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Step-by-Step

In this Section

Part 1: How has the temperature in the Lake Champlain region changed over the last century?

Part 2: How much ice forms on Lake Champlain?

Part 3: How has ice formation on Lake Champlain changed over the last several decades?

Part 4: How will temperatures and ice formation change over the next century?

Part 1: How has the temperature in the Lake Champlain region changed over the last century?

Winter (December, January, and February) air temperature data are summarized in the MS Excel spreadsheet (Lake_Champlain_Data_File.xlsx). Data are available for each year from 1896 to 2008. These data have been processed somewhat to make the module suitable for the targeted grade; however more advanced students can be asked to retrieve and process the data themselves from the NASA GISS surface temperature analysis web tool.

  1. Access data:
    1. For use of the existing Excel spreadsheet: Open the MS Excel spreadsheet, click on the “Burlington Winter Temperature” tab at the bottom of the workbook.
    2. For downloading data: Follow the steps in the NASA GISS tutorial to access weather station data.  Find the data set for Burlington VT and complete all steps for accessing monthly data and opening these data in MS Excel.
  2. Annual temperature trends: Create a graph to illustrate the how annual winter temperature has changed over time. Fit a linear equation to the data (see the Excel tutorial if additional Excel help is required).  Include the equation for your trendline on your graph.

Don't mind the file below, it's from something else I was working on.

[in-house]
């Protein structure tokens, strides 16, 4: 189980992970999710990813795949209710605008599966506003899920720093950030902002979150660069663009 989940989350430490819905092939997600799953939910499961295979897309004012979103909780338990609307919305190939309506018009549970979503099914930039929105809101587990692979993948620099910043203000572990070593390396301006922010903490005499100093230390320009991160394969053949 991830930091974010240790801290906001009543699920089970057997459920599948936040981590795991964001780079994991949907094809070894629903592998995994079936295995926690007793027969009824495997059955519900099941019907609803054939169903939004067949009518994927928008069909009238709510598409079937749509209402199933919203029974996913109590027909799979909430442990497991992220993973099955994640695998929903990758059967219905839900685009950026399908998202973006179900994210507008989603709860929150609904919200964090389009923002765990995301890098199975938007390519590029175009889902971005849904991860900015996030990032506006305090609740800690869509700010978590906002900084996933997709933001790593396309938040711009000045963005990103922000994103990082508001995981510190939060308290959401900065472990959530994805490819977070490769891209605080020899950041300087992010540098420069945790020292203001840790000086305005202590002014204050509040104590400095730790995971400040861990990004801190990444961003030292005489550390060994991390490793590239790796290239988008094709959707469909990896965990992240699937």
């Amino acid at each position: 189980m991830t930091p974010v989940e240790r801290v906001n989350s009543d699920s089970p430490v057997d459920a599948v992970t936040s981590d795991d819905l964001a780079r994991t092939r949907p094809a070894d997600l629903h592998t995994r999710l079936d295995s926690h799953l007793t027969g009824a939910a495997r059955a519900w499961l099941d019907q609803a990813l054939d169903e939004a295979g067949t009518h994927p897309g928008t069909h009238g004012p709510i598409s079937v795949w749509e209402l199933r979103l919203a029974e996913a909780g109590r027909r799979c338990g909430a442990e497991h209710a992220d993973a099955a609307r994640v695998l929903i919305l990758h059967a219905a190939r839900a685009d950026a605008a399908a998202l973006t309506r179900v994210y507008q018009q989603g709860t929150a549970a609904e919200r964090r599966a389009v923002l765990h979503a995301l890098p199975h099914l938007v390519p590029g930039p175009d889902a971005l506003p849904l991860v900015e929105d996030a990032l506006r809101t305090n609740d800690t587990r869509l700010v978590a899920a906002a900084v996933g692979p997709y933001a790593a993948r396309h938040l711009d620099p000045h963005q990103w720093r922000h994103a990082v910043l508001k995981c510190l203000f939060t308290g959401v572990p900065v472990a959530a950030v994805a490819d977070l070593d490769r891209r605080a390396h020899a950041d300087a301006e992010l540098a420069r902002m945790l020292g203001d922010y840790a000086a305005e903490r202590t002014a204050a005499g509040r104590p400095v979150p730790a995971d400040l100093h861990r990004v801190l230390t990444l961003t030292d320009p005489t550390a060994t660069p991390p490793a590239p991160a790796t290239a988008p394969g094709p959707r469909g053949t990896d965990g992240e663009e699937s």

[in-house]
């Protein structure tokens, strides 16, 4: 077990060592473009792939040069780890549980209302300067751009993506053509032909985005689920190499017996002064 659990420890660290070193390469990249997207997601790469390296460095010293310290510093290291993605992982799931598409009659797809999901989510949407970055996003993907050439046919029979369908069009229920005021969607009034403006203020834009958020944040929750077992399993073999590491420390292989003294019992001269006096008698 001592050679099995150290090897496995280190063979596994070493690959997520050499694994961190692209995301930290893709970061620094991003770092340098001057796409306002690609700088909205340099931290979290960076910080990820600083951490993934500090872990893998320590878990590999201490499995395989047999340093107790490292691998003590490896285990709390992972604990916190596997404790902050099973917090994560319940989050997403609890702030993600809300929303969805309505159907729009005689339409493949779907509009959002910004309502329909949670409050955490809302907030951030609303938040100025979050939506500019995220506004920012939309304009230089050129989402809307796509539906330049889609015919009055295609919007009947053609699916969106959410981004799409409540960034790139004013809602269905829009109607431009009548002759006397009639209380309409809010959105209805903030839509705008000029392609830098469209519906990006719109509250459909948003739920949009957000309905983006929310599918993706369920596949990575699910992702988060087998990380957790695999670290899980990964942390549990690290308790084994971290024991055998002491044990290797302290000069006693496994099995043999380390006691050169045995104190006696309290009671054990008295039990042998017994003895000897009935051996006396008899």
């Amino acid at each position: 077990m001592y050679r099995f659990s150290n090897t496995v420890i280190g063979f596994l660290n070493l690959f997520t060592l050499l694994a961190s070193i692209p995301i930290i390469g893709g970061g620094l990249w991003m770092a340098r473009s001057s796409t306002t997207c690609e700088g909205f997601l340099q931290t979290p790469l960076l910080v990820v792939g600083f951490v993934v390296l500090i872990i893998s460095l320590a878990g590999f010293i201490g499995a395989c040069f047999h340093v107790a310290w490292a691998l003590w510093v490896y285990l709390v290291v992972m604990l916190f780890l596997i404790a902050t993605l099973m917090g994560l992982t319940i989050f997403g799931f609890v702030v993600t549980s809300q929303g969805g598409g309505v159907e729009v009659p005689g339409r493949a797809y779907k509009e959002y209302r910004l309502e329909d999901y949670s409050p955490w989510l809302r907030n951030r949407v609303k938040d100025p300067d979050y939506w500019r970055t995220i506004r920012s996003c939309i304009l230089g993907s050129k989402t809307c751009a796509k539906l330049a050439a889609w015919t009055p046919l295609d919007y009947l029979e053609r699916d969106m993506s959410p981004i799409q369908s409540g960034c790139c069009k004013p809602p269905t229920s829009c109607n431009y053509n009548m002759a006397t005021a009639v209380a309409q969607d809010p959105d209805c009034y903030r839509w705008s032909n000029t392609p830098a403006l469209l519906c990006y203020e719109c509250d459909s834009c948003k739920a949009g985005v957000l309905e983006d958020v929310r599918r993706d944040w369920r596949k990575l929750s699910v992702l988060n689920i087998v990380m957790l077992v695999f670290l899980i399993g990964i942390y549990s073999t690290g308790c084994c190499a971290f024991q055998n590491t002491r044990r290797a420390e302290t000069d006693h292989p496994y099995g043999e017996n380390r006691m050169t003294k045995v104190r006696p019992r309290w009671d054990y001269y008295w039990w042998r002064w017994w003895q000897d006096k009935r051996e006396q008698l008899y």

3. Decadal temperature trends:
    1. Using the annual winter temperature data, find the average winter temperature in each decade from 1900-current.
    2. Create a graph to illustrate how decadal average winter temperature has changed over time. Fit a linear equation to the data. Include the equation for your trendline on your graph.
  4. Answer the following discussion questions:
    1. Has the annual average or winter temperature in Burlington Vermont changed very much over this time period? 
    2. What trends do you see in increasing or decreasing temperature?
    3. Does observing the average the winter temperatures over each decade (1900-1909, 1910-1919, etc.) help you evaluate long term changes in temperature?

 

Part 2: How much ice forms on Lake Champlain?

The following section uses MODIS satellite pictures of the lake, which are available for viewing and download at http://www.erh.noaa.gov/btv/html/lake.php. You will need to scroll down to the paragraph labeled “Lake Champlain Ice Coverage (MODIS Satellite Imagery)”, toward the bottom of the page. It may be helpful to download these images and arrange them chronologically beforehand to facilitate viewing in class. A sample set of images from December 2010 to April 2011 is available in Champlain_Ice_Cover_2011.pdf.

  1. Review the images available.
  2. Discussion questions:
    1. How does the ice coverage change over the course of the winter?
    2. Of the pictures available, what were the approximate dates that you can see ice coverage beginning and ending?
    3. Did the Lake freeze completely?  If not, what are the characteristics of the areas of the lake that did or did not freeze?
    4. When did Lake Champlain fully melt?

Part 3: How has ice formation on Lake Champlain changed over the last several   decades?